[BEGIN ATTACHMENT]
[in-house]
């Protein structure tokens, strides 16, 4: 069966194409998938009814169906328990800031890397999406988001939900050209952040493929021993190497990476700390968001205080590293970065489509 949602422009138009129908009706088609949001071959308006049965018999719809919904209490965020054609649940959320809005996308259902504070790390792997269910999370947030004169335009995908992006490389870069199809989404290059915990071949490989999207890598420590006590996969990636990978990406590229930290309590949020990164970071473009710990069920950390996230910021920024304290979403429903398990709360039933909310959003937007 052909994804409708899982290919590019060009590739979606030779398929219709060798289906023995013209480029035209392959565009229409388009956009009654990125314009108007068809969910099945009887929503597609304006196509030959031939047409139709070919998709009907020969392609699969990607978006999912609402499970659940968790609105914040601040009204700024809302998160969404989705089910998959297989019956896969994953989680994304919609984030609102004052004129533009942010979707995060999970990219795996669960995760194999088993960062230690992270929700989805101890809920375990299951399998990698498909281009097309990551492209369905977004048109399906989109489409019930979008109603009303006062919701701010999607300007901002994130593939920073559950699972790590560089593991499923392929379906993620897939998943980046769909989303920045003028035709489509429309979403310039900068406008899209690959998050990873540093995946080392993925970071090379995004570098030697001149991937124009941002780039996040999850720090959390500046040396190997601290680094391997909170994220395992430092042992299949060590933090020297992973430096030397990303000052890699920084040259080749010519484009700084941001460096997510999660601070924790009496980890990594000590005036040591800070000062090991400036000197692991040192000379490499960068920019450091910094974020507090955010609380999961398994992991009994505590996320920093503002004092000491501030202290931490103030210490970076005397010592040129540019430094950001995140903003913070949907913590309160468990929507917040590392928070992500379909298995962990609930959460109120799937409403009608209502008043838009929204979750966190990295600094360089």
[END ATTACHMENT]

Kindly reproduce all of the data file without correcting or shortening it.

[in-house]
């Protein structure tokens, strides 16, 4: 069966194409998938009814169906328990800031890397999406988001939900050209952040493929021993190497990476700390968001205080590293970065489509 949602422009138009129908009706088609949001071959308006049965018999719809919904209490965020054609649940959320809005996308259902504070790390792997269910999370947030004169335009995908992006490389870069199809989404290059915990071949490989999207890598420590006590996969990636990978990406590229930290309590949020990164970071473009710990069920950390996230910021920024304290979403429903398990709360039933909310959003937007 052909994804409708899982290919590019060009590739979606030779398929219709060798289906023995013209480029035209392959565009229409388009956009009654990125314009108007068809969910099945009887929503597609304006196509030959031939047409139709070919998709009907020969392609699969990607978006999912609402499970659940968790609105914040601040009204700024809302998160969404989705089910998959297989019956896969994953989680994304919609984030609102004052004129533009942010979707995060999970990219795996669960995760194999088993960062230690992270929700989805101890809920375990299951399998990698498909281009097309990551492209369905977004048109399906989109489409019930979008109603009303006062919701701010999607300007901002994130593939920073559950699972790590560089593991499923392929379906993620897939998943980046769909989303920045003028035709489509429309979403310039900068406008899209690959998050990873540093995946080392993925970071090379995004570098030697001149991937124009941002780039996040999850720090959390500046040396190997601290680094391997909170994220395992430092042992299949060590933090020297992973430096030397990303000052890699920084040259080749010519484009700084941001460096997510999660601070924790009496980890990594000590005036040591800070000062090991400036000197692991040192000379490499960068920019450091910094974020507090955010609380999961398994992991009994505590996320920093503002004092000491501030202290931490103030210490970076005397010592040129540019430094950001995140903003913070949907913590309160468990929507917040590392928070992500379909298995962990609930959460109120799937409403009608209502008043838009929204979750966190990295600094360089």